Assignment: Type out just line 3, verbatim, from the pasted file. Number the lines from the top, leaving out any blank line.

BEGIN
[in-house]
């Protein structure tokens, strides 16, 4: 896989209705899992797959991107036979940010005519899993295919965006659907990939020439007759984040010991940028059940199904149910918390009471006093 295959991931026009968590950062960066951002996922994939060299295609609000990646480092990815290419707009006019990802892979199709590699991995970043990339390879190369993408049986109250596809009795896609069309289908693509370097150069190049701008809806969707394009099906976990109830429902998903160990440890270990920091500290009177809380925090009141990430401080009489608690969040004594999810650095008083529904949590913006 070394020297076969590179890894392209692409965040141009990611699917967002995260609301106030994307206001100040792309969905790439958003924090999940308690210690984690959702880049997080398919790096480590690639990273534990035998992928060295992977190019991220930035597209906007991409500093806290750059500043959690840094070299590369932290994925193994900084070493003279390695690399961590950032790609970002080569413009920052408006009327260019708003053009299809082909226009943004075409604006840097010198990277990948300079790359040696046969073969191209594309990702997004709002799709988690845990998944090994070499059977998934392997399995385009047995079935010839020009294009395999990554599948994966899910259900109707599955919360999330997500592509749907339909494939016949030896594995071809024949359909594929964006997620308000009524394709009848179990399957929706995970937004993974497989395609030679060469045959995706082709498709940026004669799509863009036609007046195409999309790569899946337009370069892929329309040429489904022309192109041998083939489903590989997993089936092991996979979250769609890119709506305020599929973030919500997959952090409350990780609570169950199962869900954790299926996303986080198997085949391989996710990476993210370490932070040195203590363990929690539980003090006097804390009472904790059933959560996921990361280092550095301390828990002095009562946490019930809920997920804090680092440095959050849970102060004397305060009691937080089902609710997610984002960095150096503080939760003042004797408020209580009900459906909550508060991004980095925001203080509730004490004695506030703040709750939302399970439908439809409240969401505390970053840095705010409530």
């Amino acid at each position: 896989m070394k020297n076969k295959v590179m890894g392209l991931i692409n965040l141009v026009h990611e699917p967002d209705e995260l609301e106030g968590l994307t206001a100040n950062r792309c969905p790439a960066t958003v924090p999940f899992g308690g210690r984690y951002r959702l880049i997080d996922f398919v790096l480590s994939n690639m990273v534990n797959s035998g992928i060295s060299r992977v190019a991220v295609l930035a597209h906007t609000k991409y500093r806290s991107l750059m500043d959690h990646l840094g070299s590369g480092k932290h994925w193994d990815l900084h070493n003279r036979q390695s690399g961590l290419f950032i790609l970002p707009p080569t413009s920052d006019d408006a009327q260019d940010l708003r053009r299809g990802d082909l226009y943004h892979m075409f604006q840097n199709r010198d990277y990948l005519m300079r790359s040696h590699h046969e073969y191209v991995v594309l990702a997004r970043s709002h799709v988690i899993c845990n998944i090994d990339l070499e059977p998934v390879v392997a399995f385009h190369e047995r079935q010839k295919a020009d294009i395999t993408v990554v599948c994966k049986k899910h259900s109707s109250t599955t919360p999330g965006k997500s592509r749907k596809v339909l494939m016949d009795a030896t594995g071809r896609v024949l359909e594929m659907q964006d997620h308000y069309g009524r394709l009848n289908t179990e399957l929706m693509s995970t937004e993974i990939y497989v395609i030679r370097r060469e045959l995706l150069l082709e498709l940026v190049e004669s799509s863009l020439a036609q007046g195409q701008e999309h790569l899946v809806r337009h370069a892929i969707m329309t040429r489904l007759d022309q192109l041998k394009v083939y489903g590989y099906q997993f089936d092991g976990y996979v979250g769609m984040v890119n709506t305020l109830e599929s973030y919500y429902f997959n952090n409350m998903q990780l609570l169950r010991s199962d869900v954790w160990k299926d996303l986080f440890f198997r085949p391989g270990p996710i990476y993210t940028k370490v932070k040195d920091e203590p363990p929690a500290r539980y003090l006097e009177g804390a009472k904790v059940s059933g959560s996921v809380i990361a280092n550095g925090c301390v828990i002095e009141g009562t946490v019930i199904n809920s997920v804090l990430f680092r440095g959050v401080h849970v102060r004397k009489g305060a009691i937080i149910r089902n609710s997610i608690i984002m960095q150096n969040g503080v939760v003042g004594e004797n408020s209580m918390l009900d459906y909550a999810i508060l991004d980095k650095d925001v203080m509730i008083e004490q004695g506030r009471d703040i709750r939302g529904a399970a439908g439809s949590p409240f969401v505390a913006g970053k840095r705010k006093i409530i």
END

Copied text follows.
């Amino acid at each position: 896989m070394k020297n076969k295959v590179m890894g392209l991931i692409n965040l141009v026009h990611e699917p967002d209705e995260l609301e106030g968590l994307t206001a100040n950062r792309c969905p790439a960066t958003v924090p999940f899992g308690g210690r984690y951002r959702l880049i997080d996922f398919v790096l480590s994939n690639m990273v534990n797959s035998g992928i060295s060299r992977v190019a991220v295609l930035a597209h906007t609000k991409y500093r806290s991107l750059m500043d959690h990646l840094g070299s590369g480092k932290h994925w193994d990815l900084h070493n003279r036979q390695s690399g961590l290419f950032i790609l970002p707009p080569t413009s920052d006019d408006a009327q260019d940010l708003r053009r299809g990802d082909l226009y943004h892979m075409f604006q840097n199709r010198d990277y990948l005519m300079r790359s040696h590699h046969e073969y191209v991995v594309l990702a997004r970043s709002h799709v988690i899993c845990n998944i090994d990339l070499e059977p998934v390879v392997a399995f385009h190369e047995r079935q010839k295919a020009d294009i395999t993408v990554v599948c994966k049986k899910h259900s109707s109250t599955t919360p999330g965006k997500s592509r749907k596809v339909l494939m016949d009795a030896t594995g071809r896609v024949l359909e594929m659907q964006d997620h308000y069309g009524r394709l009848n289908t179990e399957l929706m693509s995970t937004e993974i990939y497989v395609i030679r370097r060469e045959l995706l150069l082709e498709l940026v190049e004669s799509s863009l020439a036609q007046g195409q701008e999309h790569l899946v809806r337009h370069a892929i969707m329309t040429r489904l007759d022309q192109l041998k394009v083939y489903g590989y099906q997993f089936d092991g976990y996979v979250g769609m984040v890119n709506t305020l109830e599929s973030y919500y429902f997959n952090n409350m998903q990780l609570l169950r010991s199962d869900v954790w160990k299926d996303l986080f440890f198997r085949p391989g270990p996710i990476y993210t940028k370490v932070k040195d920091e203590p363990p929690a500290r539980y003090l006097e009177g804390a009472k904790v059940s059933g959560s996921v809380i990361a280092n550095g925090c301390v828990i002095e009141g009562t946490v019930i199904n809920s997920v804090l990430f680092r440095g959050v401080h849970v102060r004397k009489g305060a009691i937080i149910r089902n609710s997610i608690i984002m960095q150096n969040g503080v939760v003042g004594e004797n408020s209580m918390l009900d459906y909550a999810i508060l991004d980095k650095d925001v203080m509730i008083e004490q004695g506030r009471d703040i709750r939302g529904a399970a439908g439809s949590p409240f969401v505390a913006g970053k840095r705010k006093i409530i």